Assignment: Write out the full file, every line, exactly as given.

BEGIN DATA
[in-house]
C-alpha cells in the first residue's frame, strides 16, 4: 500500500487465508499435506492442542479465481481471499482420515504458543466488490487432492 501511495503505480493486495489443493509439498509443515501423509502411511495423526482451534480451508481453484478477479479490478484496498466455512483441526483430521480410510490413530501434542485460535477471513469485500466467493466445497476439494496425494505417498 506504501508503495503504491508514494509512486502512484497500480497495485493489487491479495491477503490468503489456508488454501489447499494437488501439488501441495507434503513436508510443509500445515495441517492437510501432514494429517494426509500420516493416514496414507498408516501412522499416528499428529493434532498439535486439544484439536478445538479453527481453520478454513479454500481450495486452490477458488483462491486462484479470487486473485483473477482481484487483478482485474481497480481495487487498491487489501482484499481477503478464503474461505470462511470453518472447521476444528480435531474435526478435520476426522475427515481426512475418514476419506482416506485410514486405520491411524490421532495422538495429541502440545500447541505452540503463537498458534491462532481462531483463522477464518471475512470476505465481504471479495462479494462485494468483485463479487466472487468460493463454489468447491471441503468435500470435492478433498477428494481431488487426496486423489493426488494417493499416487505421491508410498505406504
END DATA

[in-house]
C-alpha cells in the first residue's frame, strides 16, 4: 500500500487465508499435506492442542479465481481471499482420515504458543466488490487432492 501511495503505480493486495489443493509439498509443515501423509502411511495423526482451534480451508481453484478477479479490478484496498466455512483441526483430521480410510490413530501434542485460535477471513469485500466467493466445497476439494496425494505417498 506504501508503495503504491508514494509512486502512484497500480497495485493489487491479495491477503490468503489456508488454501489447499494437488501439488501441495507434503513436508510443509500445515495441517492437510501432514494429517494426509500420516493416514496414507498408516501412522499416528499428529493434532498439535486439544484439536478445538479453527481453520478454513479454500481450495486452490477458488483462491486462484479470487486473485483473477482481484487483478482485474481497480481495487487498491487489501482484499481477503478464503474461505470462511470453518472447521476444528480435531474435526478435520476426522475427515481426512475418514476419506482416506485410514486405520491411524490421532495422538495429541502440545500447541505452540503463537498458534491462532481462531483463522477464518471475512470476505465481504471479495462479494462485494468483485463479487466472487468460493463454489468447491471441503468435500470435492478433498477428494481431488487426496486423489493426488494417493499416487505421491508410498505406504